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WSU researchers discover new methods to fight invasive yeast in red winemaking

Wine barrels
The latest research from WSU shows more time steaming barrels infected with Brett can help combat the microorganism.

New research from Washington State University scientists has revealed better techniques to fight a barrel-dwelling spoilage yeast that has frustrated winemakers for decades.

An article recently published in the American Journal of Enology and Viticulture (AJEV) and the South African Journal of Enology and Viticulture journals found three methods to sanitize oak barrels to prevent Brettanomyces bruxellensis, or “Brett” for short. These include using steam, warm wine, or warm water.

“This yeast causes all kinds of consternations in red winemaking,” said Charles Edwards, professor and food scientist in WSU’s School of Food Science.

Once Brett makes its home in red wine oak barrels, it can be nearly impossible to remove due to the porous nature of oak. For this study, Edwards and his team looked into how Brett affects wine quality and how to provide winemakers tools to prevent or cure infections in their oak barrels.

“The question we had before us was, is it possible to sanitize oak barrels and protect the wine from Brett?” Edwards said.

This particular species of yeast can cause pungent aromas in wine, with smells similar to a barnyard, Band-Aids, or even a metallic taste. While too much Brett is not good, smaller amounts can add leathery, spicy notes to wine, which are sometimes considered good flavors.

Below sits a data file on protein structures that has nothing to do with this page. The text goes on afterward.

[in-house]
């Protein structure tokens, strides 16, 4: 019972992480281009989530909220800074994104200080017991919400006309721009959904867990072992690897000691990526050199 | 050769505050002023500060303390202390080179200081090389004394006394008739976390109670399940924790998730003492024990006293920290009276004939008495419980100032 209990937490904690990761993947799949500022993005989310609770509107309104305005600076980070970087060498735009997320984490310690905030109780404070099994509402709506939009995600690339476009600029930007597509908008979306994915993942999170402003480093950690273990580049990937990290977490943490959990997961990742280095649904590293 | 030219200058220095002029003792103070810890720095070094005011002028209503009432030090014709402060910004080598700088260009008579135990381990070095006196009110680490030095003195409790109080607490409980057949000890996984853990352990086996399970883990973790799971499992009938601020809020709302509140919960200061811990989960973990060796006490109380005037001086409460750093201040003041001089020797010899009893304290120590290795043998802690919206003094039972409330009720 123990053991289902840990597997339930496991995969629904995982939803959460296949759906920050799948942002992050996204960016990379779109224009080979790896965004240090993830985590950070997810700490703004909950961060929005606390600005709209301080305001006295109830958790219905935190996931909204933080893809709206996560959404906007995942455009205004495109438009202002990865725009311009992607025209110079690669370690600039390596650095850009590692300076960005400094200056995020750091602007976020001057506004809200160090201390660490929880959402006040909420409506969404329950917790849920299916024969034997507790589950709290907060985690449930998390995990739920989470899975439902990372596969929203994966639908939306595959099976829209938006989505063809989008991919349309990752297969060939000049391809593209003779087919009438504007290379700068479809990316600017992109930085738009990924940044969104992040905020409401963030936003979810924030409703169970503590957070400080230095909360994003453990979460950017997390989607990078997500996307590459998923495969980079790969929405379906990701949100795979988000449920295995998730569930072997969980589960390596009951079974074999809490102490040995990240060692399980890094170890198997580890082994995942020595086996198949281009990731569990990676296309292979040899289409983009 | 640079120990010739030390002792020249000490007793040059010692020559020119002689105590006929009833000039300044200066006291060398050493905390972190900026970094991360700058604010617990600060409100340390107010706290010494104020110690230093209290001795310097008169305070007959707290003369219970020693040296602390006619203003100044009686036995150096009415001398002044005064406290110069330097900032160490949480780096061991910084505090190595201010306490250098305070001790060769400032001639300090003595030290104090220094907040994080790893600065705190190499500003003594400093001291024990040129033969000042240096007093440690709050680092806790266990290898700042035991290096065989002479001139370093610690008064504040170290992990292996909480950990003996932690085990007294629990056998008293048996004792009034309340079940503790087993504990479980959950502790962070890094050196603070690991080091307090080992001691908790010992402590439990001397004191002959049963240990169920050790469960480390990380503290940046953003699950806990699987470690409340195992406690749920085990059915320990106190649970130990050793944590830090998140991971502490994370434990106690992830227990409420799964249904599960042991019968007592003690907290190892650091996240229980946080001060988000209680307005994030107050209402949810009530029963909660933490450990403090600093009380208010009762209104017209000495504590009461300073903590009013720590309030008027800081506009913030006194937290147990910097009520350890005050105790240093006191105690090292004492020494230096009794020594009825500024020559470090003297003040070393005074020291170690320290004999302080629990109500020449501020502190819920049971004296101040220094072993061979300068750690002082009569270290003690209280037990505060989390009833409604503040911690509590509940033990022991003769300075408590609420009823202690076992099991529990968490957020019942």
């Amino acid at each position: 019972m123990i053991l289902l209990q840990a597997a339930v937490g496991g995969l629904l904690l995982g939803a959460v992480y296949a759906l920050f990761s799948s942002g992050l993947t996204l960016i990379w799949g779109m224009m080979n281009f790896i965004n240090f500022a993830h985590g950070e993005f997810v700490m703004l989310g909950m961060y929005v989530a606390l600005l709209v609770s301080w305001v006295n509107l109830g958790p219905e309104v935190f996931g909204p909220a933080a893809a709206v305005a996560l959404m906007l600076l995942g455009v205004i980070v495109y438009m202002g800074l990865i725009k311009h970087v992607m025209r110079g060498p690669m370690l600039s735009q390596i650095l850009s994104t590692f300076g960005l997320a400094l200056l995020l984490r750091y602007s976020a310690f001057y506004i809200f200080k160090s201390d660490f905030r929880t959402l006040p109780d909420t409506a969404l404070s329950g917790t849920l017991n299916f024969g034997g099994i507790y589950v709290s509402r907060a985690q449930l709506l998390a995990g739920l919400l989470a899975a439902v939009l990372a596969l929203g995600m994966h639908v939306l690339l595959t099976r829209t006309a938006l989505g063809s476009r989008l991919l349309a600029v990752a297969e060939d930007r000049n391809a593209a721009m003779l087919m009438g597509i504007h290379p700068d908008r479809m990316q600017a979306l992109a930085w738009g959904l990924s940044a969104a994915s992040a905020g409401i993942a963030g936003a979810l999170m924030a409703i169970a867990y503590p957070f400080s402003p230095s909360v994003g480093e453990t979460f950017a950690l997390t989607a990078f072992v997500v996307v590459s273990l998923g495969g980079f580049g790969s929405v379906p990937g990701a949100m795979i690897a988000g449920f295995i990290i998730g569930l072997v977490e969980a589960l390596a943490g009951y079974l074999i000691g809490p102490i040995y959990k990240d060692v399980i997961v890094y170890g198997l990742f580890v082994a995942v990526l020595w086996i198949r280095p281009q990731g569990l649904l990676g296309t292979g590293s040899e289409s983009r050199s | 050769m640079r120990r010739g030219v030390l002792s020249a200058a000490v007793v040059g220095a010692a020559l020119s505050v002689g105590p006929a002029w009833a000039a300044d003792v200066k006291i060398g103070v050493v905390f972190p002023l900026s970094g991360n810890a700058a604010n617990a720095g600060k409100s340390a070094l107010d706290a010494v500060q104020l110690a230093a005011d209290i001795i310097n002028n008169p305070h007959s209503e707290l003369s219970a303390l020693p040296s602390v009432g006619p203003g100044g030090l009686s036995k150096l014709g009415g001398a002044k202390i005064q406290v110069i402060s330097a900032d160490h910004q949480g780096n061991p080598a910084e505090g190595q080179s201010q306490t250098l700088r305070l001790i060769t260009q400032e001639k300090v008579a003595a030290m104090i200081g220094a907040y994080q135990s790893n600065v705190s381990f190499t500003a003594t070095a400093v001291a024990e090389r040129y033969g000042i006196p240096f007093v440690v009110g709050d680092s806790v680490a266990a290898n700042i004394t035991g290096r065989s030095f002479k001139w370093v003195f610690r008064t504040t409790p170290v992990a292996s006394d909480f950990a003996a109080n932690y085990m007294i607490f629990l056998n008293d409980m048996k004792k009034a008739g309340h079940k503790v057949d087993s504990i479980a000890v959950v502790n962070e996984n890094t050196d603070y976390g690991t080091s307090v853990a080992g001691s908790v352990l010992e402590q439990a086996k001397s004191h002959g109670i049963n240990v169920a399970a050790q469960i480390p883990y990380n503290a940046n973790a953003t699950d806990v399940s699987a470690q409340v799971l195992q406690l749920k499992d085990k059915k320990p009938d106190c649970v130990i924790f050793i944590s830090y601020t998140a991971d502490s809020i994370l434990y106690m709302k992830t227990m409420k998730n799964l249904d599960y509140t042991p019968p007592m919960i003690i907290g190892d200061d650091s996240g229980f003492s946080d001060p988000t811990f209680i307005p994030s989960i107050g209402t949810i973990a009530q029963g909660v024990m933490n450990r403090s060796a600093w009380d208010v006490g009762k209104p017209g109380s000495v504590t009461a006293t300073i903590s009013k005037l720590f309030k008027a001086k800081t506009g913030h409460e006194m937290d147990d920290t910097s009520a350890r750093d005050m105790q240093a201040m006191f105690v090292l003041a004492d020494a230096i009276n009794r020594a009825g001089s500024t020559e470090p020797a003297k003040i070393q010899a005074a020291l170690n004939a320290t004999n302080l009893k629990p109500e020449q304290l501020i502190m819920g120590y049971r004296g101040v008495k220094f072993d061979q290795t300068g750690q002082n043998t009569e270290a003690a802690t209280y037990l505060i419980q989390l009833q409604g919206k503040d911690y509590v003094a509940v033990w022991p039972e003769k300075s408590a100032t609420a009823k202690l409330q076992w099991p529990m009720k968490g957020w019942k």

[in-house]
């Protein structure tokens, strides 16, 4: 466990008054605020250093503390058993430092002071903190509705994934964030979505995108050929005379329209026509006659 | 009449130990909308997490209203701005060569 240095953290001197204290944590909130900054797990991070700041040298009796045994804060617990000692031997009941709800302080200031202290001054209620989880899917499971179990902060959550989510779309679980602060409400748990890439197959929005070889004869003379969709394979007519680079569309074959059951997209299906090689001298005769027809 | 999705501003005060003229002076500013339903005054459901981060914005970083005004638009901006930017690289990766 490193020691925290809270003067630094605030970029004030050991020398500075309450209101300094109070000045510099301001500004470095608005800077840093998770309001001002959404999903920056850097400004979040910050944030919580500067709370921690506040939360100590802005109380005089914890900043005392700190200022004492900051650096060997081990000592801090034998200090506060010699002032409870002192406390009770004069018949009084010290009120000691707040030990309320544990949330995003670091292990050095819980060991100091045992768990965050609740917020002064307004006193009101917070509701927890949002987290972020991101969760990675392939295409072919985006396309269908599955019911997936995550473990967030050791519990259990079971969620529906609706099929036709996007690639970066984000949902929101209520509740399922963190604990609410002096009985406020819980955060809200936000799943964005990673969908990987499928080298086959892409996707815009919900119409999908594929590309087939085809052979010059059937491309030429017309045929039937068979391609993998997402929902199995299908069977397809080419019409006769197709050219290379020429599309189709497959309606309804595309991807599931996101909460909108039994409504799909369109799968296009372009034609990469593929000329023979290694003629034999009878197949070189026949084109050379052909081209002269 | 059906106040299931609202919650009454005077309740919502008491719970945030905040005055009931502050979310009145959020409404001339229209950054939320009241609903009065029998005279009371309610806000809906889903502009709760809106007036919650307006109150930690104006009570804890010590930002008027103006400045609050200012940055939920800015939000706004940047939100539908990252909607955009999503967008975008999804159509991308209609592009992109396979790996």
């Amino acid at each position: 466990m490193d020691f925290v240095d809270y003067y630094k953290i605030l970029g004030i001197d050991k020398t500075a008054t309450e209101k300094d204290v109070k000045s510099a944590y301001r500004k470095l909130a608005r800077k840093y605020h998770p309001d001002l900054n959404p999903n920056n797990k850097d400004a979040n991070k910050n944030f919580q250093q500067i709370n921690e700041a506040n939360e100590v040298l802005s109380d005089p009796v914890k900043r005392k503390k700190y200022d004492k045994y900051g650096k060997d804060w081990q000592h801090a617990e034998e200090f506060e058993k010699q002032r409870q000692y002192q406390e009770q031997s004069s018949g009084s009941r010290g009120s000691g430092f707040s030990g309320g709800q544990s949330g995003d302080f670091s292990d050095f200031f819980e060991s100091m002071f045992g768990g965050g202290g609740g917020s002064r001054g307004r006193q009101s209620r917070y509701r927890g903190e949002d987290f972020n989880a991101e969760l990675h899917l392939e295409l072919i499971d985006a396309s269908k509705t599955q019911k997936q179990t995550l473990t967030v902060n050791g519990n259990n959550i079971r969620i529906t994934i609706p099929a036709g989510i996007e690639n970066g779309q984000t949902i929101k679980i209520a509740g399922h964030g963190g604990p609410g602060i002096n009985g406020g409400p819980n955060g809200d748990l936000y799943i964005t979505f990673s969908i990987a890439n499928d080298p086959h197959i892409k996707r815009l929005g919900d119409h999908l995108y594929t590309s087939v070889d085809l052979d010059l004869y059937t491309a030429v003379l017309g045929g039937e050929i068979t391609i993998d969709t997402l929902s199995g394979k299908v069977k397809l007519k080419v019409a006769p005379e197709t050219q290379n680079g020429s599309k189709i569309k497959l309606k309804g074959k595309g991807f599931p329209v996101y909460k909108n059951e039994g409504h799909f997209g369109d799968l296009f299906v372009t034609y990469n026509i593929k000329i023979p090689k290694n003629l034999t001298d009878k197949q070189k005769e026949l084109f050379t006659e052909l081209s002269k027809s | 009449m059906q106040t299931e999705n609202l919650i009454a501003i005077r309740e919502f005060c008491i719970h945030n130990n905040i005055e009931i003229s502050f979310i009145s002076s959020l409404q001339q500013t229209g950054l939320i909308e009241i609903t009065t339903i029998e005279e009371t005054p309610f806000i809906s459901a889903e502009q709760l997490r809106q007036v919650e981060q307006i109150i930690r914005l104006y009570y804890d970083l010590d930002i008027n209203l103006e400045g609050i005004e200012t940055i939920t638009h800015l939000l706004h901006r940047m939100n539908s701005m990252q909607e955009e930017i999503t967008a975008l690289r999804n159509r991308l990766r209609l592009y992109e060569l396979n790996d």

As part of their research study, Edwards and his team filled several 16-liter barrels of wine, added Brett, and allowed the microorganism to flourish for several months.

A recent PhD grad works in a wine laboratory
Recent PhD graduate Zachary Cartwright assisted with the research at the WSU Wine Science Lab.

Once enough time had passed, Edwards and his team spent a few days at his wood shop, breaking down the barrel into small wood staves to analyze the wood and figure out how deeply Brett can become embedded in the oak.

Zachary Cartwright, a recent PhD graduate who worked on the project, took the wood samples to the Scanning Electron Microscope (SEM) lab in Pullman to see how far the Brett cells had infiltrated the barrel wood.

The industry standard is to steam clean a barrel for three to five minutes if it’s suspected of having Brett, said Cartwright, who now works at Meter Group in Pullman as a Lead Food Scientist.

“What we’re finding is that infected barrels need to be steamed for much longer, about 10 to 12 minutes,” he said.

Edwards said this new research shows that temperature and time are bigger factors than once thought.

“The steam has to be hot enough to pass through multiple layers of wood to reach where the microorganism is, otherwise you’re just sanitizing the inner layer of the barrel,” he said.

The steam and water need to be hot enough to permeate multiple wood layers and destroy Brett, while using wine to sanitize barrels doesn’t require as much heat, due to ethanol being present in the wine.

Edwards said the big takeaway message is that wine barrels need to be heated more to get rid of Brett. “We have to be more analytical in our approach. There is still a risk of spoilage, but it’s a question of lowering the risk,” he said.

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